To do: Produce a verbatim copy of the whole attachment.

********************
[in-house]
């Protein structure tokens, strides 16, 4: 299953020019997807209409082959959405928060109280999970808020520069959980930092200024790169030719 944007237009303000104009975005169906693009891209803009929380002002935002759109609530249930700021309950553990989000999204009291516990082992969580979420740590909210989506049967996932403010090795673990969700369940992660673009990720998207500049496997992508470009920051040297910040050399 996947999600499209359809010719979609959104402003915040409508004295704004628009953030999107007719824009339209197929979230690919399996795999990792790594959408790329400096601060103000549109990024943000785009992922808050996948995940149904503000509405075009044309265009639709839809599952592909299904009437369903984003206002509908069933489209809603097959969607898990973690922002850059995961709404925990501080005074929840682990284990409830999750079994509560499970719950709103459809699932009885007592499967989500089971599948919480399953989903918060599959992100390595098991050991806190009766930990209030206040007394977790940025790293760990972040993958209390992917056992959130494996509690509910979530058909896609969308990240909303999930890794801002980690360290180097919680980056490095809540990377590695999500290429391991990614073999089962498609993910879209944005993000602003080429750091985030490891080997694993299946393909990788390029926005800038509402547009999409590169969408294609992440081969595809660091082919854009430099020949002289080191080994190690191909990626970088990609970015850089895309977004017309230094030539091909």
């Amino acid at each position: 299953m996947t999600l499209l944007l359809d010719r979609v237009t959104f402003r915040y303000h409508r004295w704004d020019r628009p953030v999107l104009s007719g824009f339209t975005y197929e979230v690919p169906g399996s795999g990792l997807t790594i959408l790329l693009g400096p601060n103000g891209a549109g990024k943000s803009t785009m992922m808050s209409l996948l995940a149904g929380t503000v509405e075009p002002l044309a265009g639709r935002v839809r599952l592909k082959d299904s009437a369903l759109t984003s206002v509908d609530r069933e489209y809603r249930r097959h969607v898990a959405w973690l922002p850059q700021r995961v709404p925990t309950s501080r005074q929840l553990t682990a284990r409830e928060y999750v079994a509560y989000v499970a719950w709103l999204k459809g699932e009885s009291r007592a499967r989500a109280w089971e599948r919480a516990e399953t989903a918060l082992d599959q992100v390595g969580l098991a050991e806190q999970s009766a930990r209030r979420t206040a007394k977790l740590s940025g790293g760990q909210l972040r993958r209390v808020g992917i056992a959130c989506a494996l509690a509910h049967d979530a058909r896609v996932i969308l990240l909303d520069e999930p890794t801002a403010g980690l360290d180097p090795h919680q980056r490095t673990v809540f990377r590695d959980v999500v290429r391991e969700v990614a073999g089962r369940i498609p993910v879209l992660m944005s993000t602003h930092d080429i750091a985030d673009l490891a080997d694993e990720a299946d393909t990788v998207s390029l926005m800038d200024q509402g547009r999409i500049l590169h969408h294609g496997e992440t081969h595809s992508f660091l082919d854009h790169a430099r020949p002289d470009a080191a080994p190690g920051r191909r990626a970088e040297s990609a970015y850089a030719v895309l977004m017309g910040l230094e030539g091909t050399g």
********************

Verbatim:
[in-house]
């Protein structure tokens, strides 16, 4: 299953020019997807209409082959959405928060109280999970808020520069959980930092200024790169030719 944007237009303000104009975005169906693009891209803009929380002002935002759109609530249930700021309950553990989000999204009291516990082992969580979420740590909210989506049967996932403010090795673990969700369940992660673009990720998207500049496997992508470009920051040297910040050399 996947999600499209359809010719979609959104402003915040409508004295704004628009953030999107007719824009339209197929979230690919399996795999990792790594959408790329400096601060103000549109990024943000785009992922808050996948995940149904503000509405075009044309265009639709839809599952592909299904009437369903984003206002509908069933489209809603097959969607898990973690922002850059995961709404925990501080005074929840682990284990409830999750079994509560499970719950709103459809699932009885007592499967989500089971599948919480399953989903918060599959992100390595098991050991806190009766930990209030206040007394977790940025790293760990972040993958209390992917056992959130494996509690509910979530058909896609969308990240909303999930890794801002980690360290180097919680980056490095809540990377590695999500290429391991990614073999089962498609993910879209944005993000602003080429750091985030490891080997694993299946393909990788390029926005800038509402547009999409590169969408294609992440081969595809660091082919854009430099020949002289080191080994190690191909990626970088990609970015850089895309977004017309230094030539091909």
């Amino acid at each position: 299953m996947t999600l499209l944007l359809d010719r979609v237009t959104f402003r915040y303000h409508r004295w704004d020019r628009p953030v999107l104009s007719g824009f339209t975005y197929e979230v690919p169906g399996s795999g990792l997807t790594i959408l790329l693009g400096p601060n103000g891209a549109g990024k943000s803009t785009m992922m808050s209409l996948l995940a149904g929380t503000v509405e075009p002002l044309a265009g639709r935002v839809r599952l592909k082959d299904s009437a369903l759109t984003s206002v509908d609530r069933e489209y809603r249930r097959h969607v898990a959405w973690l922002p850059q700021r995961v709404p925990t309950s501080r005074q929840l553990t682990a284990r409830e928060y999750v079994a509560y989000v499970a719950w709103l999204k459809g699932e009885s009291r007592a499967r989500a109280w089971e599948r919480a516990e399953t989903a918060l082992d599959q992100v390595g969580l098991a050991e806190q999970s009766a930990r209030r979420t206040a007394k977790l740590s940025g790293g760990q909210l972040r993958r209390v808020g992917i056992a959130c989506a494996l509690a509910h049967d979530a058909r896609v996932i969308l990240l909303d520069e999930p890794t801002a403010g980690l360290d180097p090795h919680q980056r490095t673990v809540f990377r590695d959980v999500v290429r391991e969700v990614a073999g089962r369940i498609p993910v879209l992660m944005s993000t602003h930092d080429i750091a985030d673009l490891a080997d694993e990720a299946d393909t990788v998207s390029l926005m800038d200024q509402g547009r999409i500049l590169h969408h294609g496997e992440t081969h595809s992508f660091l082919d854009h790169a430099r020949p002289d470009a080191a080994p190690g920051r191909r990626a970088e040297s990609a970015y850089a030719v895309l977004m017309g910040l230094e030539g091909t050399g």